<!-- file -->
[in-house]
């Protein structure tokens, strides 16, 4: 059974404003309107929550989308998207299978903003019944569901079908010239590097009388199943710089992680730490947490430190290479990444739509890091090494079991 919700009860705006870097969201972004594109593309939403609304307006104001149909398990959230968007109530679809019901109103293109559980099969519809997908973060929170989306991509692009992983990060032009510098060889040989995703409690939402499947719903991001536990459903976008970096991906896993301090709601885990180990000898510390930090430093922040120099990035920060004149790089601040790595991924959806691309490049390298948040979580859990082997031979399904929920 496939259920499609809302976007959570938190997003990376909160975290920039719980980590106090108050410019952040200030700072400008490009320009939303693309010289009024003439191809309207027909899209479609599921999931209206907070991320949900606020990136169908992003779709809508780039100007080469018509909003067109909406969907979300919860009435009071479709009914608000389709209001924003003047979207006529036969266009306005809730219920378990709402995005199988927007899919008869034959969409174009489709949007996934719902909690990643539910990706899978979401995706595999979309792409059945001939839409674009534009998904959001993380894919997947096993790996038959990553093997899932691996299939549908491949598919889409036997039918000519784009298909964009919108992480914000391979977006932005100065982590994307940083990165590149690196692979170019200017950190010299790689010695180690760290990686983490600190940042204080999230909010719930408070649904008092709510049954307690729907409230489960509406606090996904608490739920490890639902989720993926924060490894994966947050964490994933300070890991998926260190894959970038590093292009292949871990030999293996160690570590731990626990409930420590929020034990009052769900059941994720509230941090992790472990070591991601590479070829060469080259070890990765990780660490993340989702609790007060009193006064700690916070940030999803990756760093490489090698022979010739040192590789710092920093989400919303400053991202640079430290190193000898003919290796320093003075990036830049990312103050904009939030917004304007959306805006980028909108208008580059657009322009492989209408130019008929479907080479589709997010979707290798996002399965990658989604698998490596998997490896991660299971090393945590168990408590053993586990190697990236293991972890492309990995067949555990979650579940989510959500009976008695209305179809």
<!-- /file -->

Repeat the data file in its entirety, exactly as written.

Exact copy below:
[in-house]
């Protein structure tokens, strides 16, 4: 059974404003309107929550989308998207299978903003019944569901079908010239590097009388199943710089992680730490947490430190290479990444739509890091090494079991 919700009860705006870097969201972004594109593309939403609304307006104001149909398990959230968007109530679809019901109103293109559980099969519809997908973060929170989306991509692009992983990060032009510098060889040989995703409690939402499947719903991001536990459903976008970096991906896993301090709601885990180990000898510390930090430093922040120099990035920060004149790089601040790595991924959806691309490049390298948040979580859990082997031979399904929920 496939259920499609809302976007959570938190997003990376909160975290920039719980980590106090108050410019952040200030700072400008490009320009939303693309010289009024003439191809309207027909899209479609599921999931209206907070991320949900606020990136169908992003779709809508780039100007080469018509909003067109909406969907979300919860009435009071479709009914608000389709209001924003003047979207006529036969266009306005809730219920378990709402995005199988927007899919008869034959969409174009489709949007996934719902909690990643539910990706899978979401995706595999979309792409059945001939839409674009534009998904959001993380894919997947096993790996038959990553093997899932691996299939549908491949598919889409036997039918000519784009298909964009919108992480914000391979977006932005100065982590994307940083990165590149690196692979170019200017950190010299790689010695180690760290990686983490600190940042204080999230909010719930408070649904008092709510049954307690729907409230489960509406606090996904608490739920490890639902989720993926924060490894994966947050964490994933300070890991998926260190894959970038590093292009292949871990030999293996160690570590731990626990409930420590929020034990009052769900059941994720509230941090992790472990070591991601590479070829060469080259070890990765990780660490993340989702609790007060009193006064700690916070940030999803990756760093490489090698022979010739040192590789710092920093989400919303400053991202640079430290190193000898003919290796320093003075990036830049990312103050904009939030917004304007959306805006980028909108208008580059657009322009492989209408130019008929479907080479589709997010979707290798996002399965990658989604698998490596998997490896991660299971090393945590168990408590053993586990190697990236293991972890492309990995067949555990979650579940989510959500009976008695209305179809």